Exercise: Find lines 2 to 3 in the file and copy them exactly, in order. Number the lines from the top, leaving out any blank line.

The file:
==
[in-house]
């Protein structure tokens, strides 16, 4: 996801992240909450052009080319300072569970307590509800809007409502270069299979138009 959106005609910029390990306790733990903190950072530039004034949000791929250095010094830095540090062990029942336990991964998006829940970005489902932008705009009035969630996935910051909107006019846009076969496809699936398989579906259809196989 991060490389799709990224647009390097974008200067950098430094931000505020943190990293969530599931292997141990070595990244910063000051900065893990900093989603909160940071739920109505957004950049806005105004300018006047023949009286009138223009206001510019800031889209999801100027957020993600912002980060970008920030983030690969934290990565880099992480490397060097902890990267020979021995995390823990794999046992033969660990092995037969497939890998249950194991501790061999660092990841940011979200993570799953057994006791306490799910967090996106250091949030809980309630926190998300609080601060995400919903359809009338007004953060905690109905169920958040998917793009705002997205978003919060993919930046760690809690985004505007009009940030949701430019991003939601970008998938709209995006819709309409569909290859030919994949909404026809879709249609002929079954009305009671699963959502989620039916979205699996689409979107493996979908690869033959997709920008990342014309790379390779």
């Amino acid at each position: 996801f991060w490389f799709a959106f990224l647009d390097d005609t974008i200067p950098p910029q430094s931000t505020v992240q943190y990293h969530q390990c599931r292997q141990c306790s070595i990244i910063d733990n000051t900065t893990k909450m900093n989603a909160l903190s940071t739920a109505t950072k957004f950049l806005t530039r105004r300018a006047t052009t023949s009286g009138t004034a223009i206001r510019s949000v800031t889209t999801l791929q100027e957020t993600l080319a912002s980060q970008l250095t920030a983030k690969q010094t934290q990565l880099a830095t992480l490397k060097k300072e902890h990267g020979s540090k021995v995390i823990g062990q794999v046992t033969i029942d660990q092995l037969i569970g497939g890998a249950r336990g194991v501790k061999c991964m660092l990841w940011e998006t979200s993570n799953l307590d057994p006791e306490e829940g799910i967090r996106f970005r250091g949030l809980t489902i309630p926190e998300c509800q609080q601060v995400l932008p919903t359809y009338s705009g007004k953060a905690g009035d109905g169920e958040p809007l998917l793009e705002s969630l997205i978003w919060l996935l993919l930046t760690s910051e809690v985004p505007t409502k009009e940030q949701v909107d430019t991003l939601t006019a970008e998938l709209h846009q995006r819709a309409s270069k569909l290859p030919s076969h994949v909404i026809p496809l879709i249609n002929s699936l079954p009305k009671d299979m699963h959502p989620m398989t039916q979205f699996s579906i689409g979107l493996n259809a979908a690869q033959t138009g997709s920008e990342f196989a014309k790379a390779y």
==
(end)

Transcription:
């Protein structure tokens, strides 16, 4: 996801992240909450052009080319300072569970307590509800809007409502270069299979138009 959106005609910029390990306790733990903190950072530039004034949000791929250095010094830095540090062990029942336990991964998006829940970005489902932008705009009035969630996935910051909107006019846009076969496809699936398989579906259809196989 991060490389799709990224647009390097974008200067950098430094931000505020943190990293969530599931292997141990070595990244910063000051900065893990900093989603909160940071739920109505957004950049806005105004300018006047023949009286009138223009206001510019800031889209999801100027957020993600912002980060970008920030983030690969934290990565880099992480490397060097902890990267020979021995995390823990794999046992033969660990092995037969497939890998249950194991501790061999660092990841940011979200993570799953057994006791306490799910967090996106250091949030809980309630926190998300609080601060995400919903359809009338007004953060905690109905169920958040998917793009705002997205978003919060993919930046760690809690985004505007009009940030949701430019991003939601970008998938709209995006819709309409569909290859030919994949909404026809879709249609002929079954009305009671699963959502989620039916979205699996689409979107493996979908690869033959997709920008990342014309790379390779």
């Amino acid at each position: 996801f991060w490389f799709a959106f990224l647009d390097d005609t974008i200067p950098p910029q430094s931000t505020v992240q943190y990293h969530q390990c599931r292997q141990c306790s070595i990244i910063d733990n000051t900065t893990k909450m900093n989603a909160l903190s940071t739920a109505t950072k957004f950049l806005t530039r105004r300018a006047t052009t023949s009286g009138t004034a223009i206001r510019s949000v800031t889209t999801l791929q100027e957020t993600l080319a912002s980060q970008l250095t920030a983030k690969q010094t934290q990565l880099a830095t992480l490397k060097k300072e902890h990267g020979s540090k021995v995390i823990g062990q794999v046992t033969i029942d660990q092995l037969i569970g497939g890998a249950r336990g194991v501790k061999c991964m660092l990841w940011e998006t979200s993570n799953l307590d057994p006791e306490e829940g799910i967090r996106f970005r250091g949030l809980t489902i309630p926190e998300c509800q609080q601060v995400l932008p919903t359809y009338s705009g007004k953060a905690g009035d109905g169920e958040p809007l998917l793009e705002s969630l997205i978003w919060l996935l993919l930046t760690s910051e809690v985004p505007t409502k009009e940030q949701v909107d430019t991003l939601t006019a970008e998938l709209h846009q995006r819709a309409s270069k569909l290859p030919s076969h994949v909404i026809p496809l879709i249609n002929s699936l079954p009305k009671d299979m699963h959502p989620m398989t039916q979205f699996s579906i689409g979107l493996n259809a979908a690869q033959t138009g997709s920008e990342f196989a014309k790379a390779y």